Believing the Unbelievable

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Believing the Unbelievable: an issue of truth

Donald Carson states that it should go without saying that the authority of the Bible must be recognised by Christians, “The church cannot exist and flourish without unreservedly embracing the Bible. But the central heritage of the church on this subject has come under increasing fire. It is not surprising therefore that Netland[1] lists scepticism about the Bible as one of the contributing reasons for the rise of religious pluralism and the rejection of exclusivism (something that is exclusively true & relevant).”[2]Carson is, in my opinion, correct in his emphasis on ‘ Christians must’. However, it seems to me that we have, unfortunately, to ask rather than presume what is exactly meant by ‘Christians’. By the church we should, I believe, be thinking of something akin to the model seen (through the eyes of the New Testament) in the first century. By ‘Christians’, I take it that Carson does not mean all those purporting to be Christians. He may be referring to the church that is yet to come as well as the church that we can refer to as the body or group of believers taking seriously the claims made in both the Old and New Testaments. Christianity may have lost ground but all is not lost—the ‘lost’ ground can be retaken—metaphorically speaking that is. It is my aim through this essay to encourage confidence and to offer some  ‘reasonable grounds’ for belief in the trustworthiness of the part of the Bible known as the New Testament. Belief, that is, in its validity and in its reliability—even for cynics, Christian or otherwise—for those living in a Post Modern fog of doubt and confusion.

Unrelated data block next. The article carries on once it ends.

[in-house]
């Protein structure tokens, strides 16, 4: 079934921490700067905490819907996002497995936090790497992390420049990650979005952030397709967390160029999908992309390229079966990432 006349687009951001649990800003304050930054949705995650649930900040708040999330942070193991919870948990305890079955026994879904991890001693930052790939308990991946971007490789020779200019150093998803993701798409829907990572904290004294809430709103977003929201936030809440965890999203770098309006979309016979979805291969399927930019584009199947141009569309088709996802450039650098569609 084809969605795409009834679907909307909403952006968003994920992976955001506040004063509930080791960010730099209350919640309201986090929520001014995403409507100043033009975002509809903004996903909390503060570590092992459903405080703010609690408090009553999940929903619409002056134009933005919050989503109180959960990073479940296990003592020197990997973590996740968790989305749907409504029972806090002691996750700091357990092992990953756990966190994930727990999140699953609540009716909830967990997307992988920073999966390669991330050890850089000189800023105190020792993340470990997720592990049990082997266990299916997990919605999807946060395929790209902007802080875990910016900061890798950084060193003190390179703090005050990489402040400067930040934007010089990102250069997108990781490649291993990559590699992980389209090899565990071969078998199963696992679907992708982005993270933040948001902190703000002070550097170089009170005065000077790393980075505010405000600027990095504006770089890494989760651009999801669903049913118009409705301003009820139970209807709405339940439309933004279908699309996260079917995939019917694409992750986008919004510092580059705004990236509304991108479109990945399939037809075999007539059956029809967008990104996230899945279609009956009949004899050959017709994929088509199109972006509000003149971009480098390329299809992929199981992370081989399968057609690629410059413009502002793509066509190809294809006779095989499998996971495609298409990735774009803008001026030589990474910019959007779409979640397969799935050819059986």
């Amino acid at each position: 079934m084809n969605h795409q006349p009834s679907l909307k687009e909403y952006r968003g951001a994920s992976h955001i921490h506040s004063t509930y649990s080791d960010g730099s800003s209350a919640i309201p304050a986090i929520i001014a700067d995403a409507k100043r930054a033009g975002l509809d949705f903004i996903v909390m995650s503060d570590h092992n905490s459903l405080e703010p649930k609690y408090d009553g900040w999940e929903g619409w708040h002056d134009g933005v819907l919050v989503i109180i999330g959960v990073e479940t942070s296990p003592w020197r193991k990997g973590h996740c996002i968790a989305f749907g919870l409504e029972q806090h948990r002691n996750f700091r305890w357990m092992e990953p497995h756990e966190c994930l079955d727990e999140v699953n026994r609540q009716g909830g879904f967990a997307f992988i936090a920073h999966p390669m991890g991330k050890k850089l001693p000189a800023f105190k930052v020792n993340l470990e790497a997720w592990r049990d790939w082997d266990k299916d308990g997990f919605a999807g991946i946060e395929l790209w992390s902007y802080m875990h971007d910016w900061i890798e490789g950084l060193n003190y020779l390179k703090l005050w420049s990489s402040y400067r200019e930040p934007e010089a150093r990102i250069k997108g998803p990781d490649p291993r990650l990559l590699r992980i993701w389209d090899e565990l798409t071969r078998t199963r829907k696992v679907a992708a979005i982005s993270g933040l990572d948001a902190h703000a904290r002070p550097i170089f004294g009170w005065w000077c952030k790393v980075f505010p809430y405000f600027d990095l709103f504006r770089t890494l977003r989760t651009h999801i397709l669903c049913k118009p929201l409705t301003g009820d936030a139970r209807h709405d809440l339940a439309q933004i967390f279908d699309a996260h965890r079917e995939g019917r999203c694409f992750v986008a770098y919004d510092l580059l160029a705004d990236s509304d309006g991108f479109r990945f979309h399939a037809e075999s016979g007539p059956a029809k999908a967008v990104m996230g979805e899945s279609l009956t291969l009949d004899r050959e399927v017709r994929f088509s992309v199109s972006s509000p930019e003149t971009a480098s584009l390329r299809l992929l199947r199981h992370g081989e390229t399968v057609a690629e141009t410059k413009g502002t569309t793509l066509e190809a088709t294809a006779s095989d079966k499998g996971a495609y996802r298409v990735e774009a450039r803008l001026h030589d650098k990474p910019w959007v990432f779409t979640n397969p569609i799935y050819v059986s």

Preachers often refer to the allegedly true story of a young boy’s definition of faith: ‘Faith is believing something you know isn’t true.’”[3]  This is, of course, a travesty—a total distortion of the biblical definition of faith. Faith is not an irrational leap in the dark nor is it believing something that has no bearing on facts. Biblical faith is, I suggest, believing the Truth.  In his book ‘Escape From Reason’, Francis Schaeffer suggested that modern man [now post modern man] has come to his [present] position because he has accepted a new attitude to truth. Any new attitude to ‘anything’ does not usually arise in a vacuum—it happens over time, usually through the filtered influence of academics and intellectuals. In the twentieth century, this influence spread through the media in the guise of ‘education’, soap operas and television documentaries, as well as through newspapers and other forms of ‘communication’. Schaffer: “The modern [sixties] view of truth drives a wedge between the Greek and Jewish views, but it does so at the wrong point.

Those who hold the modern view would picture the Greeks as holding to rational truth and the Jews as being existentialists.”[4] …….. “The Jewish concept is separated from the Greek in that the Jewish was rooted in space-time history and not just a balanced system.”[5] Indeed, this a crucially important point when it comes to developing an apologetic for the Judao/Christian scriptures because the New and Old Testaments are inexorably linked.

The Greeks may have had ‘ideas’, but it was through God’s people Israel that God revealed His word, and this not in a vacuum but, as Schaeffer said—‘in space and time’.

In Defence of the New Testament:the beginnings of an apologetic to the mind of post-modern man